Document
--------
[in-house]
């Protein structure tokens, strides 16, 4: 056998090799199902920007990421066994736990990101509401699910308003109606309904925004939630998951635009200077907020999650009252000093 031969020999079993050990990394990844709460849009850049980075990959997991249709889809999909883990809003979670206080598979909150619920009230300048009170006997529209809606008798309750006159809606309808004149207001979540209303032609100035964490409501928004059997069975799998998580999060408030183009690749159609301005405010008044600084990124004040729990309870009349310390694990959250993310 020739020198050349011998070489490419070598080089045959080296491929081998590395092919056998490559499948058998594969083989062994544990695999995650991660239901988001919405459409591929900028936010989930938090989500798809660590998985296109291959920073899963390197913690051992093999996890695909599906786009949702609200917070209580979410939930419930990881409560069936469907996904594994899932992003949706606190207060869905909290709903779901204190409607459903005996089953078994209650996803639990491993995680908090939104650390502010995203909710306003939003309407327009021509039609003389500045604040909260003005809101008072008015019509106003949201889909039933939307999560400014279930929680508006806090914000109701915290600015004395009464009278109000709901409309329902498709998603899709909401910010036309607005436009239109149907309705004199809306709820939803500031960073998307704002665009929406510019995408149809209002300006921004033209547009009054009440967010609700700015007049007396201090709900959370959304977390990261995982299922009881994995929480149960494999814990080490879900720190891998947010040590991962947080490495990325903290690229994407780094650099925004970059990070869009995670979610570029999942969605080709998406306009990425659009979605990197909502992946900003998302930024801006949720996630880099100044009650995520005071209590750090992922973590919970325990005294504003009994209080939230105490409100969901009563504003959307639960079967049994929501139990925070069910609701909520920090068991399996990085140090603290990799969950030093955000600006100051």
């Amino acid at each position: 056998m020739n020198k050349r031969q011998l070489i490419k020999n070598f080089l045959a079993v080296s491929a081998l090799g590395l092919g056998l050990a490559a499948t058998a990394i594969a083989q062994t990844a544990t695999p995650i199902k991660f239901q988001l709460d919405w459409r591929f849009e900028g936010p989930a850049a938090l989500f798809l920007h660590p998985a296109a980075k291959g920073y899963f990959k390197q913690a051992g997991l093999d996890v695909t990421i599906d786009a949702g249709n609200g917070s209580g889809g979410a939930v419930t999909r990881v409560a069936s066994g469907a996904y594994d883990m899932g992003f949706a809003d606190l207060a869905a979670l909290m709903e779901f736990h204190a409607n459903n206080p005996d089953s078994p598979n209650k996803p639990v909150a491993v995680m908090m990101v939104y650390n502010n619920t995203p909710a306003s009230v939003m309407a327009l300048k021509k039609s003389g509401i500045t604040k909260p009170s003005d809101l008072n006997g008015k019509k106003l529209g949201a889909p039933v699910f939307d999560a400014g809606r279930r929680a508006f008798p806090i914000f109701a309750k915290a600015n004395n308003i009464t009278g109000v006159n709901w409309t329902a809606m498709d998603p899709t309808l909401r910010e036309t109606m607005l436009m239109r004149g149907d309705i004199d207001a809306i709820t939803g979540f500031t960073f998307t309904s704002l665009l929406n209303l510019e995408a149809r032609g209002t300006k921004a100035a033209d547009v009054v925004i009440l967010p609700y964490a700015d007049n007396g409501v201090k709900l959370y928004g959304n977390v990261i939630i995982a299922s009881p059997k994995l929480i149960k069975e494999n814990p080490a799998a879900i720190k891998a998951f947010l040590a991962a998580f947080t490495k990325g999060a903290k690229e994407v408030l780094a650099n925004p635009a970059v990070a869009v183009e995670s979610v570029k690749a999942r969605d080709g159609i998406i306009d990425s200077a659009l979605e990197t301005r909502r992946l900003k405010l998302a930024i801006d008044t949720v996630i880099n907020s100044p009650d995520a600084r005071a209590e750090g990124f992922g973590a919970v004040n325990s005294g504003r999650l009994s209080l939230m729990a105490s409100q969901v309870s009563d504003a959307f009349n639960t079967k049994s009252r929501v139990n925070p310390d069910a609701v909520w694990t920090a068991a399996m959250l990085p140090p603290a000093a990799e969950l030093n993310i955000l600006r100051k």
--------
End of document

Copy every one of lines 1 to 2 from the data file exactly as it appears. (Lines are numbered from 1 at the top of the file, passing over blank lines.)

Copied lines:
[in-house]
């Protein structure tokens, strides 16, 4: 056998090799199902920007990421066994736990990101509401699910308003109606309904925004939630998951635009200077907020999650009252000093 031969020999079993050990990394990844709460849009850049980075990959997991249709889809999909883990809003979670206080598979909150619920009230300048009170006997529209809606008798309750006159809606309808004149207001979540209303032609100035964490409501928004059997069975799998998580999060408030183009690749159609301005405010008044600084990124004040729990309870009349310390694990959250993310 020739020198050349011998070489490419070598080089045959080296491929081998590395092919056998490559499948058998594969083989062994544990695999995650991660239901988001919405459409591929900028936010989930938090989500798809660590998985296109291959920073899963390197913690051992093999996890695909599906786009949702609200917070209580979410939930419930990881409560069936469907996904594994899932992003949706606190207060869905909290709903779901204190409607459903005996089953078994209650996803639990491993995680908090939104650390502010995203909710306003939003309407327009021509039609003389500045604040909260003005809101008072008015019509106003949201889909039933939307999560400014279930929680508006806090914000109701915290600015004395009464009278109000709901409309329902498709998603899709909401910010036309607005436009239109149907309705004199809306709820939803500031960073998307704002665009929406510019995408149809209002300006921004033209547009009054009440967010609700700015007049007396201090709900959370959304977390990261995982299922009881994995929480149960494999814990080490879900720190891998947010040590991962947080490495990325903290690229994407780094650099925004970059990070869009995670979610570029999942969605080709998406306009990425659009979605990197909502992946900003998302930024801006949720996630880099100044009650995520005071209590750090992922973590919970325990005294504003009994209080939230105490409100969901009563504003959307639960079967049994929501139990925070069910609701909520920090068991399996990085140090603290990799969950030093955000600006100051």